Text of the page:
Brian Fitzpatrick

The most popular movie over Thanksgiving weekend, perhaps our most family centered holiday, was a lighthearted romp amongst two families torn asunder by divorce. 

Welcome to family values, Hollywood-style.

In the comedy Four Christmases, an unmarried couple unexpectedly trapped in town on Christmas Day has no choice but to bounce like pinballs between his father’s house (1), his mother’s house (2), her father’s house (3) and her mother’s house (4).  The foibles of relatives – people normally avoided by the hero and heroine – are prime fodder for humor.  

Laughing about quirky family members is a comedy staple, but using divorce as the setting for humor crosses some kind of line.  Certain problems are too culturally destructive to be treated as laughing matters. 

Mike McManus, cofounder (with his wife Harriet) of the ministry Marriage Savers, told CMI that divorce started to become a massive social problem in America when California established no-fault divorce in 1969, during the early days of the sexual revolution.  Overnight, the most sacred covenant in human society became less legally binding than a refrigerator warranty.  Anybody could break a marriage contract at will, whether or not his spouse wanted to preserve the marriage.  McManus said 49 states (all but New York) now practice no-fault divorce, saddling America with the highest divorce rate in the world.

In addition to betraying innocent spouses, divorce is harming, even crippling, millions of American kids.  In his book, Twice Adopted, Michael Reagan wrote: “Divorce is when two adults take everything that matters to a child – the child’s home, family, security, and sense of being loved and protected – and they smash it all up, leave it in ruins on the floor, and leave the child to clean up the mess.”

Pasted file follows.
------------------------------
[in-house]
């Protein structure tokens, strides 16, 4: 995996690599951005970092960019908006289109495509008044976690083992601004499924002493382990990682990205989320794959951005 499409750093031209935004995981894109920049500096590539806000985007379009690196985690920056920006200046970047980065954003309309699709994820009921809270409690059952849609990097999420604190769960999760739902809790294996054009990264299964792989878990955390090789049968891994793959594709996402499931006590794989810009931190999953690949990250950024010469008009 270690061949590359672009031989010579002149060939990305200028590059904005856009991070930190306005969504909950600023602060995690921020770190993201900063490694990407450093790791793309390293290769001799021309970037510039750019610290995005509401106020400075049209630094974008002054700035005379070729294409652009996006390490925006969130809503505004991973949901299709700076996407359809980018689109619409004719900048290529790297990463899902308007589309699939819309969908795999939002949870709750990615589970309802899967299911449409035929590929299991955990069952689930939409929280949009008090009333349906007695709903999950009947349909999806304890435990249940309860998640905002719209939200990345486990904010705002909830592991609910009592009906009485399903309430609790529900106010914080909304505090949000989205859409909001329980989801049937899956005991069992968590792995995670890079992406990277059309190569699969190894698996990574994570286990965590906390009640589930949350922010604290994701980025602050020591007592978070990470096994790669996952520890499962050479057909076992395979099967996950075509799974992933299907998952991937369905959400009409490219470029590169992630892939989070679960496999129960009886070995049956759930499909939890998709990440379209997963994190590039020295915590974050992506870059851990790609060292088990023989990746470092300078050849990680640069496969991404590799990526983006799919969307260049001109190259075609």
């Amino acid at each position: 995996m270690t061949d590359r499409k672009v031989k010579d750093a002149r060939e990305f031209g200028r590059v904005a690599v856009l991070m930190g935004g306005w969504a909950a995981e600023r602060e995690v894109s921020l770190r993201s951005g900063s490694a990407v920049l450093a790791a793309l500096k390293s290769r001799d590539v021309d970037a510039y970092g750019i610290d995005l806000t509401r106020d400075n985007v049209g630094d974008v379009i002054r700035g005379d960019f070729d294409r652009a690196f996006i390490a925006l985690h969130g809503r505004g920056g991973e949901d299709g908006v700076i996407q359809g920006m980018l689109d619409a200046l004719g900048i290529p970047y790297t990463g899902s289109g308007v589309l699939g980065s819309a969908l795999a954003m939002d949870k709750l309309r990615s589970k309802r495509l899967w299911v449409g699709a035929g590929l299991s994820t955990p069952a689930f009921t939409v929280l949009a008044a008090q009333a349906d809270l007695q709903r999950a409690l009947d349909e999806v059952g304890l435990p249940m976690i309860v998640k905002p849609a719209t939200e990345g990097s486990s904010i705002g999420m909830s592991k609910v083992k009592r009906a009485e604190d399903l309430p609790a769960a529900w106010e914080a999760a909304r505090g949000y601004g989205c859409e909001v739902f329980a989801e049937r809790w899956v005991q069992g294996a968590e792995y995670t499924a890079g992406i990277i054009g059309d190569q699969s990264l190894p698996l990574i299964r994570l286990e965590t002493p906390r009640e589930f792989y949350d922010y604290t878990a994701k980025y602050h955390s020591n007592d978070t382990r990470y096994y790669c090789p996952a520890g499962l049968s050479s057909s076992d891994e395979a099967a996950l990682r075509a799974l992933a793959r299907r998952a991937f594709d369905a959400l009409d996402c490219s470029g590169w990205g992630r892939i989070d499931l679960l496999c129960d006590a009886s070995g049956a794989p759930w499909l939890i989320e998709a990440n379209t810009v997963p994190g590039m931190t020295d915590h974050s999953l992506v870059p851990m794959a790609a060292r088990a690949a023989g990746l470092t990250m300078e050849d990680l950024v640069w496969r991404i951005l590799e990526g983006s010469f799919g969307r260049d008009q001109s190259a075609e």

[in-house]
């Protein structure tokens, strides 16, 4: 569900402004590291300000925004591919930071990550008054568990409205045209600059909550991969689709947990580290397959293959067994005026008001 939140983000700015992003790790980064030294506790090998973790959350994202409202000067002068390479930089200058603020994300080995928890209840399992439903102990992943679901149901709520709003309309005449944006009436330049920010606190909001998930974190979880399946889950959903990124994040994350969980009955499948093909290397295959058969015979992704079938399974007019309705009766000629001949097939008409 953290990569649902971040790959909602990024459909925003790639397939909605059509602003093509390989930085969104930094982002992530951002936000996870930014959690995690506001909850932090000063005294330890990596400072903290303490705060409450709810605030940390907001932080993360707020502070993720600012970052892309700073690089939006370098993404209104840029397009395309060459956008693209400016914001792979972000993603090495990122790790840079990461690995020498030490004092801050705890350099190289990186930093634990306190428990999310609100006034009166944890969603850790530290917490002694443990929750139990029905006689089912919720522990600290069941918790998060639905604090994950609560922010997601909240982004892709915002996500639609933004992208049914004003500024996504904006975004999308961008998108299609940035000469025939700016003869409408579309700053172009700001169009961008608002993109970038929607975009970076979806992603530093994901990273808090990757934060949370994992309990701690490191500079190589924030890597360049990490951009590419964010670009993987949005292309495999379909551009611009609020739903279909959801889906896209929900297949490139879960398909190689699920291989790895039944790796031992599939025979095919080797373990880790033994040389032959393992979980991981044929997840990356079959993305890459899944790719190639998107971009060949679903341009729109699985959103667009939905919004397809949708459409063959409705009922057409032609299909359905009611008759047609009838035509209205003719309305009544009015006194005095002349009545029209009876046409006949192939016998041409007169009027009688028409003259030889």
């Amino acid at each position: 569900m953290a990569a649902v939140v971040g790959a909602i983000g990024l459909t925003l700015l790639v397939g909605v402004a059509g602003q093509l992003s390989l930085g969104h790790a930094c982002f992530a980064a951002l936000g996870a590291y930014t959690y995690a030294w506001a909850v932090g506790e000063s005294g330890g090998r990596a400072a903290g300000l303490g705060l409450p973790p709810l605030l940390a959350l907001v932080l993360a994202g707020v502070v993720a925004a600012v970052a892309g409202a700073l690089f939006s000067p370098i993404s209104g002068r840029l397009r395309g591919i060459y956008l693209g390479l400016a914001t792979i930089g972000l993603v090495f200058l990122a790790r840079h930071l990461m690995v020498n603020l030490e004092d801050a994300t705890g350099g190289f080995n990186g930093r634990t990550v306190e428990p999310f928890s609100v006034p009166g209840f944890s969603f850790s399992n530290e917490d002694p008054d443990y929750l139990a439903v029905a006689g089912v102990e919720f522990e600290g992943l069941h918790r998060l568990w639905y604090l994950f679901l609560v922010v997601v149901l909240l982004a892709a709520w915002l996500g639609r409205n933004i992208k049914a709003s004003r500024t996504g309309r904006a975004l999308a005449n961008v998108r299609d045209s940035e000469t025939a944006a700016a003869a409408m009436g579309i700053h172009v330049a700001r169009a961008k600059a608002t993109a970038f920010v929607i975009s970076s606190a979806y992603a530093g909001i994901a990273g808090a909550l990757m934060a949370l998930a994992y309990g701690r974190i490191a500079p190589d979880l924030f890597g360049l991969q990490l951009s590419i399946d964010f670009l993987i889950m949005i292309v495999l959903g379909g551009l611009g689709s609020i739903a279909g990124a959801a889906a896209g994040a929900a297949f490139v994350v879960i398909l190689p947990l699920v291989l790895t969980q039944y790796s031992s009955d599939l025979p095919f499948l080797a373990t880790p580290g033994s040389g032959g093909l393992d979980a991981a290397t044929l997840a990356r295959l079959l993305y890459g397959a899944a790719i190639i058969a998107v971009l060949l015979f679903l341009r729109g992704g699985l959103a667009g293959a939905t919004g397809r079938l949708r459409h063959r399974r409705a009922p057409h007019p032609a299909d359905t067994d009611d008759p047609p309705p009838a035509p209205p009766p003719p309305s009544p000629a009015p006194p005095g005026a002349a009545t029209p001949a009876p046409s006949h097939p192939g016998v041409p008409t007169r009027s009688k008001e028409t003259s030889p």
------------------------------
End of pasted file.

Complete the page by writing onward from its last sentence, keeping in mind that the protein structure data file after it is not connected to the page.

A most instructive paper by Heritage Foundation scholars Patrick Fagan and Robert Rector, “The Effects of Divorce on America,” finds that “half of the children born this year to parents who are married will see their parents divorce before they turn 18.”  According to Fagan and Rector, children of parents who divorce:

  • Suffer more emotional and behavioral problems
  • Have higher suicide rates
  • Are more likely to commit crimes
  • Are more likely to use drugs
  • Perform less proficiently in reading and math
  • Are more likely to drop out of school
  • Are less likely to graduate from college

Brian Fitzpatrick

Brian Fitzpatrick, a writer, editor, and commentator on political and cultural issues, is the Senior Editor at Media Research Center’s Culture & Media Institute.

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